Summer 2017, after a series of injuries and surgeries in Costa Rica, the doctors told Howard, “you have stage IV non-smoker lung cancer, adenocarcinoma”. This was confirmed during hip replacement surgery, when they took a biopsy of cells from his hip bone. Just in case further testing was needed, they prepared a bloque de parafina biopsia (paraffin block biopsy).
Howard was in the process of downsizing our stuff in Costa Rica to move back to Colorado. But this news accelerated his relocation timeline, the need to get back to Colorado as soon as possible, and establish a cancer treatment schedule. When the oncologist at CIMA hospital told me we should take this biopsy block with us to the U.S., the sense of urgency was intensified. How long will the block last? What will TSA say? Do we need to buy a cooler to keep it refrigerated during the flight?
The thing that caused me the most concern when moving to Costa Rica was the comfort of my cats during the flight. We took a non-stop, red-eye, flight from Denver to San Jose on Frontier Airline so Storm and Cloud would be in their carriers for the shortest amount of time. Prior to flying with them, I put them in their carriers for brief periods just to get them used to their space. I did practice runs with their pills for sedation. I timed everything. How long before I saw signs of sedation? How long did sedation last? Would Storm and Cloud react to the meds in the same way? Did they appear relaxed or distressed? How long can they go without water, because the sedation may dehydrate them? It was my concern for my fur kids that kept me awake, the middle of many nights. Howard and I would be fine with our move. It was our decision, and we would roll with the punches. But Storm and Cloud had no say in this new adventure. I was 100% responsible for their safety, comfort and happiness.
Five years later, the cats would not be joining us for our “re-pat” flight. My only live travel companions would be Howard and the biopsy block. I knew Howard was determined and had a strong will to return, so he would be fine. It was the block I worried about. I didn’t have enough information, so I phoned a friend, our health insurance agent, Mauricio. He was by our sides every step of the way at CIMA Hospital. He stayed with us as long as we needed for him to translate forms, conversations, and to get authorizations from Best Doctors, Howard’s insurance provider. “Mauricio, I’m so nervous about this biopsy block. I know how important this is, and I don’t want to mess anything up. Will you go with me to the pathology department and help me get the biopsy block?” He did, of course. With his help, my anxiety dissolved. The block was small enough to fit in my purse. No refrigeration needed.
Upon arrival, back in Colorado, Martine and I hand-delivered the biopsy block to Penrose Hospital pathology. Our mission was to get pathology to agree to a rapid turnaround of biopsy results. We needed more markers to determine the characteristics of Howard’s adenocarcinoma. These additional characteristics could guide oncology in prescribing Howard’s chemo cocktail. In the meantime, the oncologist ordered the standard cocktail of Alimta, Carboplatin and Zometa. After a week or so, Penrose pathology concluded the cell samples didn’t survive the trip and provided no additional markers. Oncology made the decision to continue with the standard cocktail and go for more biopsies after the 6-treatment cycles. We worked fast and hard to get the biopsy block to Colorado and into the right hands, so we were disappointed to hear the results were inconclusive, to say the least.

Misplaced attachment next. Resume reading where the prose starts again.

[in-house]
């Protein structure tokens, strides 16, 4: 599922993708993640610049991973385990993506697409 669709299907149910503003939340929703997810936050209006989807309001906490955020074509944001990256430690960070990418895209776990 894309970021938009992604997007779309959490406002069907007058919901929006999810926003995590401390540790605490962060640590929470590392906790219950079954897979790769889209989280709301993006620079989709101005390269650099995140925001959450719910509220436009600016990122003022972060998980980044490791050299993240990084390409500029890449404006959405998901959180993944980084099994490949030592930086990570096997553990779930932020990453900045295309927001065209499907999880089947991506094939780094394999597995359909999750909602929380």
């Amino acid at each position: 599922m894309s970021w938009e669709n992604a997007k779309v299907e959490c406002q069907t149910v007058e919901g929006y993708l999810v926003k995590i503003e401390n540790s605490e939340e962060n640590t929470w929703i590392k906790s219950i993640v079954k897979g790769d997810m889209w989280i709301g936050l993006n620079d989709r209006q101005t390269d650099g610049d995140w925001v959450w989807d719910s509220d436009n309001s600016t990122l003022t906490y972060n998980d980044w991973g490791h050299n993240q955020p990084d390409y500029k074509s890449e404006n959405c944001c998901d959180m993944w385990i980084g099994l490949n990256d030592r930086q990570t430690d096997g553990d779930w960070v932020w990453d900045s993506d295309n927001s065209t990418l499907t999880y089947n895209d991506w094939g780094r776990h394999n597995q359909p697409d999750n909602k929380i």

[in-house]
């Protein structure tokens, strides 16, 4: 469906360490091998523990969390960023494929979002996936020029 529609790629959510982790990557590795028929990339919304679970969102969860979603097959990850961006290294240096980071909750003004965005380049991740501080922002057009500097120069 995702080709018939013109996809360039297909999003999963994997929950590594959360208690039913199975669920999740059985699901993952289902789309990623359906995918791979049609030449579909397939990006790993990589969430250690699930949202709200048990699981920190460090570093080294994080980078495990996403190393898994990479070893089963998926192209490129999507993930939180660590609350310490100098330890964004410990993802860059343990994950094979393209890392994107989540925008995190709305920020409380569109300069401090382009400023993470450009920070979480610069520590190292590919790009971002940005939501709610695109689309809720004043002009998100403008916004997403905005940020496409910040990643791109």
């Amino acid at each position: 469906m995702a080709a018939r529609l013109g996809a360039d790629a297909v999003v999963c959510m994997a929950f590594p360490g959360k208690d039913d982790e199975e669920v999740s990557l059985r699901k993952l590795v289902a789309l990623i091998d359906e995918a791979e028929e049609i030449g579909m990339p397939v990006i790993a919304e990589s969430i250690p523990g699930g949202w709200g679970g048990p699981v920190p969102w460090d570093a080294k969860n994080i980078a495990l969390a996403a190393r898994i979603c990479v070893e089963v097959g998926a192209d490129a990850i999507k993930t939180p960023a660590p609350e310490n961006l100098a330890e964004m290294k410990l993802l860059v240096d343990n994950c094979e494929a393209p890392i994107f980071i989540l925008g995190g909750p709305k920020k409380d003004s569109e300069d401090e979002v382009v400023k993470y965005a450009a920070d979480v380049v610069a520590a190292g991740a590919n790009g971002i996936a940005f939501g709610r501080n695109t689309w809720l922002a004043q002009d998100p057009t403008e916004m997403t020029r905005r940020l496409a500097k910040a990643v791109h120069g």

After his 6 rounds of treatment, oncology referred us to a lung doctor. The pulmonologist would attempt to go through Howard’s mouth, down through his bronchial tube and then up and over into the lung. There were no guarantees for getting the sample cells needed for a new biopsy. But if successful, additional details could provide guidance for Howard’s maintenance treatments. On December 27, six months after the hip replacement and first bone biopsy, Howard went in for the bronchoscopy. We would hopefully gain more details and markers for his type of cancer.
On January 9, we met with the pulmonologist. From the biopsies taken, pathology was unable to give us any additional details. The biopsy produced only a few amount of cancer cells, not enough to provide additional markers. This means, at this time, a more customized maintenance treatment plan is on hold.
Treatment #8 was yesterday. The cocktail was simple, Alimta and anti-nausea. Howard is feeling fine this morning. I am grateful for his continued stamina and successes. He is a strong climber. We are still on Mt. Everest, so to speak. Been to the summit and are taking our time on the descent.
Next week, we will meet with oncology to get her read on the reports from the latest pathology results. We have compiled a few questions. In summary, we have traveled a lot of ground in the last 6 months. Time has flown by. Some of it has been a blur. Some of it has been with great clarity. Most of the time has been filled with hope. And surrender. Our moments of fear have strengthened our resolve to live in the Now.
We are not sure why these important biopsy results remain elusive. For now, we find comfort in saying, “it is what it is.” Until we know more…